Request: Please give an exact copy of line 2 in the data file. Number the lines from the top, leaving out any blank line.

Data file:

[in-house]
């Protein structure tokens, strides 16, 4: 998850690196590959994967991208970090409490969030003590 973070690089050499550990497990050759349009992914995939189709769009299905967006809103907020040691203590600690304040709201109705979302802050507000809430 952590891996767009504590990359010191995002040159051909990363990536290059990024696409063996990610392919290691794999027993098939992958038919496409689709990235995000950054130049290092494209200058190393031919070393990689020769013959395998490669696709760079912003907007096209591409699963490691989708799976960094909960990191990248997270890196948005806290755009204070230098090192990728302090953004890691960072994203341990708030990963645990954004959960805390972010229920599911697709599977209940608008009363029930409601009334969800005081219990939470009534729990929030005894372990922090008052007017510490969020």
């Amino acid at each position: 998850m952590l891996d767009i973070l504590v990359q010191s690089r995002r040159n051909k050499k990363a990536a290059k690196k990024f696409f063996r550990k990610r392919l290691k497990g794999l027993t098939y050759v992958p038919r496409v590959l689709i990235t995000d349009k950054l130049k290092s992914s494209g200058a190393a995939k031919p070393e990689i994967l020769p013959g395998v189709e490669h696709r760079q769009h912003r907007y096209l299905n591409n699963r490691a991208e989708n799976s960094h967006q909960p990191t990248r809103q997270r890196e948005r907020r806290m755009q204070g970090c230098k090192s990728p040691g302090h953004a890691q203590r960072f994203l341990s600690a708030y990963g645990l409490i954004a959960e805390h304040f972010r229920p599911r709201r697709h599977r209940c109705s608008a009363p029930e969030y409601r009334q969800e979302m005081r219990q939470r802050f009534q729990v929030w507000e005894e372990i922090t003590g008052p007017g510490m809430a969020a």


């Protein structure tokens, strides 16, 4: 998850690196590959994967991208970090409490969030003590 973070690089050499550990497990050759349009992914995939189709769009299905967006809103907020040691203590600690304040709201109705979302802050507000809430 952590891996767009504590990359010191995002040159051909990363990536290059990024696409063996990610392919290691794999027993098939992958038919496409689709990235995000950054130049290092494209200058190393031919070393990689020769013959395998490669696709760079912003907007096209591409699963490691989708799976960094909960990191990248997270890196948005806290755009204070230098090192990728302090953004890691960072994203341990708030990963645990954004959960805390972010229920599911697709599977209940608008009363029930409601009334969800005081219990939470009534729990929030005894372990922090008052007017510490969020």